Ever wondered what happens to all the carbon generated into the atmosphere? Well, there are natural means and mechanisms set in place for the removal and storage of the carbon, or specifically speaking, the carbon dioxide and this process is known as carbon sequestration. When done artificially, the carbon sequestration process can be used to store or remove carbon dioxide for longer-term and thus it can help in slowing down the process of global warming and mitigating climate change implications. Natural carbon sinks suck up the carbon dioxide gas present in the atmosphere and store them within themselves. With the Kyoto protocol, the awareness of these carbon sinks has grown among the public over the years as they can be used to offset carbon emissions by anthropogenic activities. Soil, plants and oceans are natural reservoirs or sinks which store carbon and its compounds and help limit the heat-trapping carbon dioxide in the atmosphere.
When carbon dioxide is removed from the atmosphere and stored in the soil carbon pool, it is known as soil carbon sequestration. Soil can hold more carbon than the combined holding capacity of plants and atmosphere. The ability of soil to sequester carbon depends on the amount of organic matter it has. Soil rich in decomposed plant and other organic matter can hold more carbon. However, with increasing deforestation and land degradation, much of the soil, all across the globe, has eroded significantly leading to a massive release of carbon back into the atmosphere. Like soil, plants and trees too can capture carbon dioxide for the process of photosynthesis and thus can store a considerable amount of carbon from the atmosphere.
The largest sinking capacity comes from our oceans including marine soil and vegetation. CO2 is easily dissolved in water and it is estimated that oceans can capture up to one-fourth of the total carbon emission produced due to human activities. However, with the growing concentration of CO2 in the atmosphere, there has been a rise in temperature leading to global warming. The warmer ocean water find it difficult to hold carbon dioxide and hence the harmony of this carbon sink too has been disturbed by human activities!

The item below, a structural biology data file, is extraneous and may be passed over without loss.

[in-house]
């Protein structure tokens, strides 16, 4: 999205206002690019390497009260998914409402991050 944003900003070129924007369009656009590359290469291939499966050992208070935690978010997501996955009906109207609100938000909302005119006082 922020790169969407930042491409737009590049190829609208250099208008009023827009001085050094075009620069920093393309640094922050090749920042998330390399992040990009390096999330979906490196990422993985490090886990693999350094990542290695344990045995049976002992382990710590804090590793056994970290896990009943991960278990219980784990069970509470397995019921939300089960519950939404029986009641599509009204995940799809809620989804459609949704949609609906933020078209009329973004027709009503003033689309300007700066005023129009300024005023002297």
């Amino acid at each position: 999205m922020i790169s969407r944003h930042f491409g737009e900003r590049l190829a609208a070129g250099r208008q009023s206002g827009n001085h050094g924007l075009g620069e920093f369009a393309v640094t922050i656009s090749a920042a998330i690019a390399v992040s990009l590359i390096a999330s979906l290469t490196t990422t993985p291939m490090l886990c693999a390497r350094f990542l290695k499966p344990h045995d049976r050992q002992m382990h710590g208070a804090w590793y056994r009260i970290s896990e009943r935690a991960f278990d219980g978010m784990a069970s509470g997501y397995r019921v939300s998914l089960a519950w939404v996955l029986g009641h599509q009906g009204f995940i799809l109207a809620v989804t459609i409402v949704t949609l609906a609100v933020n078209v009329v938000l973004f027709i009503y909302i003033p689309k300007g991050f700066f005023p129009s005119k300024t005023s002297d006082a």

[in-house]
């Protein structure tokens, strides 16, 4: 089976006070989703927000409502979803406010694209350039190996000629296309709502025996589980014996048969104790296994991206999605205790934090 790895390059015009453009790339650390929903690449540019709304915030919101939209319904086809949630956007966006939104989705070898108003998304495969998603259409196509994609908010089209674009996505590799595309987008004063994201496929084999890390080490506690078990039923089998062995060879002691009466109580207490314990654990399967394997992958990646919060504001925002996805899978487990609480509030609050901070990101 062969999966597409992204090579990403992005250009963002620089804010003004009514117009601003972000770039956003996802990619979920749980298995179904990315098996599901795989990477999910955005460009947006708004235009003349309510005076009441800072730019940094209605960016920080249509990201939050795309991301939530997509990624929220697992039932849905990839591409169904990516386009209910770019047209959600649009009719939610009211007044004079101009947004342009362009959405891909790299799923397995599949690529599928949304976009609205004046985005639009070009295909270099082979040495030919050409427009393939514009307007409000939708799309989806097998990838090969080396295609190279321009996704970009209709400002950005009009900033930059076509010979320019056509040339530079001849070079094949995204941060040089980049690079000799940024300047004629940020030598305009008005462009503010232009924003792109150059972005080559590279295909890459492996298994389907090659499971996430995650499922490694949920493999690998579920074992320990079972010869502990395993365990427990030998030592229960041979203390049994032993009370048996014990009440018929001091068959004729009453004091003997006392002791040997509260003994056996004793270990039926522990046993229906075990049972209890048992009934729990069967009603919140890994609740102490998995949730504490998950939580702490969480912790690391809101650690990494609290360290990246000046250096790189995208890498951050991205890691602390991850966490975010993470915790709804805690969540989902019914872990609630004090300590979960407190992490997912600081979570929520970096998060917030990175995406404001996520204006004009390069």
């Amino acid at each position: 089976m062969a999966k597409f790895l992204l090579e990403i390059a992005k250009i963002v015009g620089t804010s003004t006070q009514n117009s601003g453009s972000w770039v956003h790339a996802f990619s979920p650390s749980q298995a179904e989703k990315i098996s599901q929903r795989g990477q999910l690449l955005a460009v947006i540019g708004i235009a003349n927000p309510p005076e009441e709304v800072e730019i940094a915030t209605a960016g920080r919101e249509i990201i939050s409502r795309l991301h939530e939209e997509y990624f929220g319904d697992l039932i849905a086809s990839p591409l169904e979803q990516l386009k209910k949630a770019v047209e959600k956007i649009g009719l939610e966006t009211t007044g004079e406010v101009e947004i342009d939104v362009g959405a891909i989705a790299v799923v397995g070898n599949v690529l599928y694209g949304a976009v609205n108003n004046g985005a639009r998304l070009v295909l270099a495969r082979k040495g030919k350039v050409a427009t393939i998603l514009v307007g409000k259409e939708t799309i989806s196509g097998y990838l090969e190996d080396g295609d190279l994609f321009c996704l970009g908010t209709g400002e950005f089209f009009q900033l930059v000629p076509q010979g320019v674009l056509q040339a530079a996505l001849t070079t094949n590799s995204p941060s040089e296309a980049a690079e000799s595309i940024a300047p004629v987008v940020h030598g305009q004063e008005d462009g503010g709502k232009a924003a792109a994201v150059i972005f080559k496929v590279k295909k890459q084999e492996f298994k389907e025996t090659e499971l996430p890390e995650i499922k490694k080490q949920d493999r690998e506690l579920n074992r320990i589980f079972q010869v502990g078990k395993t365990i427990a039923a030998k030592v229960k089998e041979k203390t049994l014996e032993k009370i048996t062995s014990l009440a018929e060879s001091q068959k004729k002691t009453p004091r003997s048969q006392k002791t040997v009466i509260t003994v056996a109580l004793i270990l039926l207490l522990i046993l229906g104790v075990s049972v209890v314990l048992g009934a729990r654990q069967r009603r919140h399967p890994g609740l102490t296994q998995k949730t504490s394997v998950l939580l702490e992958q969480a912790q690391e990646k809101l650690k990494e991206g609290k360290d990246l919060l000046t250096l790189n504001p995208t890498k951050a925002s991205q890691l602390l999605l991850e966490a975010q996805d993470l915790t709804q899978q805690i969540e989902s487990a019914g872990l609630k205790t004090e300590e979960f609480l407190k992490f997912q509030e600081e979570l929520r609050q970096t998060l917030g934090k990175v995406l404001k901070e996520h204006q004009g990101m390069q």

In recent years, scientists, taking a cue from natural processes of carbon sequestration, have been working on sequestering the carbon from the atmosphere by the artificial mechanism. The carbon is captured at the source of the emission and it is then sunk or buried. In Artificial ocean sequestration, the captured carbon dioxide is injected deep in the ocean under high pressure, where it is expected to dissolve in water over time. In geological sequestration, it is buried deep into geologic formations such as aquifers or old oil reservoirs. Another sequestration method is mineral sequestration where captured carbon is buried in areas rich in minerals like Magnesium or Calcium, where carbon dioxide reacts with these minerals to form respective carbonates! Artificial carbon sequestration processes can help in our fight against climate change but only to an extent. Moreover, there needs further research in deploying artificial carbon sequestration technology as we still do not know what negative impacts or dangers it can pose us to.